Nail Injuries Treatment
Call 911 if:
- The fingertip or toe has been partially or completely amputated.
- Major bleeding doesn't stop after 10 minutes of pressure.
1. When to See a Health Care Provider
Go to an emergency room or call a health care provider quickly if:
- The finger or toe is deformed, which may indicate fracture or dislocation.
- The wound looks deep or long enough to need stitches.
- Discoloration or a bruise under the nail covers more than a quarter of the nail or there is continuing, intense pain.
- The nail is completely torn off or partially cut off from a crush injury or cut.
2. Stop Bleeding
- Apply direct pressure with a clean cloth.
3. Clean and Protect the Wound
- If the nail is torn, use sterile scissors to cut off rough edges to prevent further injury.
- Clean the wound and torn nail area with soap and warm water.
- Apply antibiotic ointment and bandage.
4. Treat Symptoms
- For swelling, ice the area.
- For pain, give acetaminophen (Tylenol) or ibuprofen (Advil, Aleve).
5. Follow Up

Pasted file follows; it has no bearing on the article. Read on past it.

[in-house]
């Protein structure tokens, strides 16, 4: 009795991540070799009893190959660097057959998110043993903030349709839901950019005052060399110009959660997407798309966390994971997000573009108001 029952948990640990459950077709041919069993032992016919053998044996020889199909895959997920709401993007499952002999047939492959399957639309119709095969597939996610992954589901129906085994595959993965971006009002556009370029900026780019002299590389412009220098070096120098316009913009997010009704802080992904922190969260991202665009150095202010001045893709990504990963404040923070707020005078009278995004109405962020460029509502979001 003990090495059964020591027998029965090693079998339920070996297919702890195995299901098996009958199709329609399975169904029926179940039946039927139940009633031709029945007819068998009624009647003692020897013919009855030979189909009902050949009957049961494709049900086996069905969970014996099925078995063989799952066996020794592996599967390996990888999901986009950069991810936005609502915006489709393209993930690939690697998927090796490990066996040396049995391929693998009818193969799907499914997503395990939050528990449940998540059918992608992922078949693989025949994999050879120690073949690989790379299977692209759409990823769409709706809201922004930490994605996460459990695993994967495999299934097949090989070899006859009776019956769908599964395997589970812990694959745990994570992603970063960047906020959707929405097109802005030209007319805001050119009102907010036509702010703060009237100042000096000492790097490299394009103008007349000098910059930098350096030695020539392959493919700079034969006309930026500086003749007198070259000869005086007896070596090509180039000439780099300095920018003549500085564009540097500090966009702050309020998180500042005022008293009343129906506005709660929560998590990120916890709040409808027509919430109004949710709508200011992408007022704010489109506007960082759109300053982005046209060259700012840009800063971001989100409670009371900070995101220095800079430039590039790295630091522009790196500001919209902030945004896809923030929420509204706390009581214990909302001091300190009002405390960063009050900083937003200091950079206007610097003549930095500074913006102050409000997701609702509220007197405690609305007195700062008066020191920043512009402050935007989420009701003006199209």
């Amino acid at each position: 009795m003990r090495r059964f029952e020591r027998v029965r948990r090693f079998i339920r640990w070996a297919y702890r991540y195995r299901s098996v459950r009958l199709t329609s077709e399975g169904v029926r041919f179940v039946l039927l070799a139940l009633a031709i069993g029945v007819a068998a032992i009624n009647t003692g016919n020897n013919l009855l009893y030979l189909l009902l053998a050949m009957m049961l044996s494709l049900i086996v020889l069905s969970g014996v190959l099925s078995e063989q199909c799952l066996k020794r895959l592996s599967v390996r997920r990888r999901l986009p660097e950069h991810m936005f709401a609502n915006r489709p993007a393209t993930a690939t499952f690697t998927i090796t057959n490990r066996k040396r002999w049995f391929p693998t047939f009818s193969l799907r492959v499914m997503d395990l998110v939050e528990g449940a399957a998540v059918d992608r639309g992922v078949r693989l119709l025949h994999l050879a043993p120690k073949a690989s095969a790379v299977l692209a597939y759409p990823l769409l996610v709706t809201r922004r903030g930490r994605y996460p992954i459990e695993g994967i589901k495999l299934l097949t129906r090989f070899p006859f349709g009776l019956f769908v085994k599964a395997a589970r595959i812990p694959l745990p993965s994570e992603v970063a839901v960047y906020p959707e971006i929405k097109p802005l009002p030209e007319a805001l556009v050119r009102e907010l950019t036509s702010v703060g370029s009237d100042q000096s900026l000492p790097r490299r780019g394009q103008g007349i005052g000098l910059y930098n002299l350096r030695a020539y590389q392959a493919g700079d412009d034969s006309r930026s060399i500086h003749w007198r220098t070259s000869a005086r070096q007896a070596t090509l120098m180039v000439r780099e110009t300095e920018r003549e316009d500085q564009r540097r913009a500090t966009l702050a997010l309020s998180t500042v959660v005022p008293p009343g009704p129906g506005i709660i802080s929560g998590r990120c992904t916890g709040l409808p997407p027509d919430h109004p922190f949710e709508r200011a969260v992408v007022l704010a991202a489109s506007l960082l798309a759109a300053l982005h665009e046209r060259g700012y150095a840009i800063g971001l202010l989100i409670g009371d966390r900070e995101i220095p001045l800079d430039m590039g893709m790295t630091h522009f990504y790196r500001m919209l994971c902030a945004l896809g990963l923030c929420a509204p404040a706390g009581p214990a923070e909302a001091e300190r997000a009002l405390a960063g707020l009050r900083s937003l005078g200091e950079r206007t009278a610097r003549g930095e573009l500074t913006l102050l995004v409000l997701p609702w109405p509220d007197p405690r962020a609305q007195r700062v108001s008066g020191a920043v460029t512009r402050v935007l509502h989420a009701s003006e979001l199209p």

- Continue to use ice and over-the-counter pain medication as needed. Pain and swelling should clear up within a week. It can take several months for a nail that has separated from the nailbed to grow back.
- Change the bandage daily. If signs of infection develop -- such as pus, redness, or heat around the nail or a red streak extending from the wound -- call a health care provider promptly.
- The person may need a tetanus shot or booster, depending on the date of last booster shot.
- If the person sees a health care provider, the health care provider will determine if there is a fracture or if tissue under the nail needs repair and may remove the nail to make the repair. The health care provider may make a hole in the nail to drain blood and give a tetanus shot if needed.